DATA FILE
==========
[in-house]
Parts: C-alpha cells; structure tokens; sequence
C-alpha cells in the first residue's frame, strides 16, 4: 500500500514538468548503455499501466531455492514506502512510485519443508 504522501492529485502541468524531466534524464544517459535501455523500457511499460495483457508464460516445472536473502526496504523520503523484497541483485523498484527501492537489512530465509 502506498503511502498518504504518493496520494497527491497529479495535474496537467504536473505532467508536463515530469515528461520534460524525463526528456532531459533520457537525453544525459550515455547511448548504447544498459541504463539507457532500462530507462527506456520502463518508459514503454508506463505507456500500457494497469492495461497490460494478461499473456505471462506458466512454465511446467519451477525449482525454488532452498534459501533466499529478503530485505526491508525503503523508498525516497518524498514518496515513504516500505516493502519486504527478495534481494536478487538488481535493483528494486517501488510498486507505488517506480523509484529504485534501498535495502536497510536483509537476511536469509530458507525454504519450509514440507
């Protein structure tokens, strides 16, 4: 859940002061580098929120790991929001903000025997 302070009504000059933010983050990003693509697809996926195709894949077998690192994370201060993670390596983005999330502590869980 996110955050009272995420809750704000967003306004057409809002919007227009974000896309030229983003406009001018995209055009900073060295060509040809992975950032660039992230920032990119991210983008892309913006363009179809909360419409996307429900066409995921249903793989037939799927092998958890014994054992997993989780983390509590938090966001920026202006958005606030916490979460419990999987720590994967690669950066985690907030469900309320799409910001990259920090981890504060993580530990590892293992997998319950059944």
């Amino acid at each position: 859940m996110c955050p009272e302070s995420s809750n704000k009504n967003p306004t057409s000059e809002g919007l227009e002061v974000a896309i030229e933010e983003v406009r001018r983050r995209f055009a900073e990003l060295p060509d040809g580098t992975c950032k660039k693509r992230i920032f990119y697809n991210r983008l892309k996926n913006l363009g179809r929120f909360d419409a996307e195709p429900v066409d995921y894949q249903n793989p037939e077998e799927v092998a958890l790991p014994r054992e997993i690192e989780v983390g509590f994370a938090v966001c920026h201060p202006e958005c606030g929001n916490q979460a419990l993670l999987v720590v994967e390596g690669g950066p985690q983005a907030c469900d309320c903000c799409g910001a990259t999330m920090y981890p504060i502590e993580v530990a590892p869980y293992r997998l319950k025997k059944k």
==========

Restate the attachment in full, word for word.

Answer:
[in-house]
Parts: C-alpha cells; structure tokens; sequence
C-alpha cells in the first residue's frame, strides 16, 4: 500500500514538468548503455499501466531455492514506502512510485519443508 504522501492529485502541468524531466534524464544517459535501455523500457511499460495483457508464460516445472536473502526496504523520503523484497541483485523498484527501492537489512530465509 502506498503511502498518504504518493496520494497527491497529479495535474496537467504536473505532467508536463515530469515528461520534460524525463526528456532531459533520457537525453544525459550515455547511448548504447544498459541504463539507457532500462530507462527506456520502463518508459514503454508506463505507456500500457494497469492495461497490460494478461499473456505471462506458466512454465511446467519451477525449482525454488532452498534459501533466499529478503530485505526491508525503503523508498525516497518524498514518496515513504516500505516493502519486504527478495534481494536478487538488481535493483528494486517501488510498486507505488517506480523509484529504485534501498535495502536497510536483509537476511536469509530458507525454504519450509514440507
């Protein structure tokens, strides 16, 4: 859940002061580098929120790991929001903000025997 302070009504000059933010983050990003693509697809996926195709894949077998690192994370201060993670390596983005999330502590869980 996110955050009272995420809750704000967003306004057409809002919007227009974000896309030229983003406009001018995209055009900073060295060509040809992975950032660039992230920032990119991210983008892309913006363009179809909360419409996307429900066409995921249903793989037939799927092998958890014994054992997993989780983390509590938090966001920026202006958005606030916490979460419990999987720590994967690669950066985690907030469900309320799409910001990259920090981890504060993580530990590892293992997998319950059944």
């Amino acid at each position: 859940m996110c955050p009272e302070s995420s809750n704000k009504n967003p306004t057409s000059e809002g919007l227009e002061v974000a896309i030229e933010e983003v406009r001018r983050r995209f055009a900073e990003l060295p060509d040809g580098t992975c950032k660039k693509r992230i920032f990119y697809n991210r983008l892309k996926n913006l363009g179809r929120f909360d419409a996307e195709p429900v066409d995921y894949q249903n793989p037939e077998e799927v092998a958890l790991p014994r054992e997993i690192e989780v983390g509590f994370a938090v966001c920026h201060p202006e958005c606030g929001n916490q979460a419990l993670l999987v720590v994967e390596g690669g950066p985690q983005a907030c469900d309320c903000c799409g910001a990259t999330m920090y981890p504060i502590e993580v530990a590892p869980y293992r997998l319950k025997k059944k």